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Law Offices of Jonathan M. Cooper

Why One Broker's Claim for Commissions Based on "Custom" Failed in NY

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Jonathan Cooper
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It should be obvious.

But, based on the conduct I've recently seen by some companies facing threats of litigation, the point deserves some attention.

Here goes:

Just because a brokerage or consulting firm that you used to do business with claims that they are entitled to credit for any deals you subsequently close doesn't make it so.

Fortunately, a Federal Court in New York recently re-affirmed that rule in Obex Securities, LLC v. Healthzone Limited. In that breach of contract case, the plaintiff's agreement with the defendant company provided that it was entitled to receive a 9% commission, or "placement fee," for amounts invested in Healthzone by companies it was introduced to by plaintiff.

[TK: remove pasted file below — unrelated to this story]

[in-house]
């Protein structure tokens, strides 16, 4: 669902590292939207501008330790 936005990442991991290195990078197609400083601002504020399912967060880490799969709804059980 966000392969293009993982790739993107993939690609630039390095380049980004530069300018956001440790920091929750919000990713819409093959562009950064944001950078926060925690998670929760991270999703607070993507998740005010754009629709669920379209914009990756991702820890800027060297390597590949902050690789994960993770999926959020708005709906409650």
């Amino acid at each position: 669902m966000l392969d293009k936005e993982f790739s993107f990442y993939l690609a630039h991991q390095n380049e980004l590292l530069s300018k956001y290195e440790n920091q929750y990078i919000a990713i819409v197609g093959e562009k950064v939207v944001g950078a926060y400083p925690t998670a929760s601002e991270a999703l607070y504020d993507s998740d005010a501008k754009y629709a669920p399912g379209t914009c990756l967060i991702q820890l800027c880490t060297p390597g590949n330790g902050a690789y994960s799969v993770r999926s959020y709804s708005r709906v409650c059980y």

Although no such companies invested in the defendant - at least directly - a significant amount of money was ultimately invested in Healthzone.

Here's the tricky part: the company that arranged this investment (but not making the investment) was Westminster. And Obex had introduced Healthzone to Westminster.

Nevertheless, in granting Healthzone summary judgment and dismissing the breach of contract claim, the Court opined as follows:

"While Obex contends that it is customary in the financial services industry to award placement fees on investments obtained through indirect introductions, such alleged custom is irrelevant where there is an unambiguous contractual provision. It is undisputed here that: (1) Westminster never invested any money in Healthzone, and (2) Obex never introduced any entity other than Westminster to Healthzone. Therefore, under the Agreement, Obex has no claim for placement fees on any of the capital that was later invested in Healthzone by Westminster's clients. Moreover, because the Agreement was non-exclusive, Obex cannot argue that Healthzone acted unlawfully or in bad-faith by retaining Westminster as a second broker-dealer to secure investing clients."

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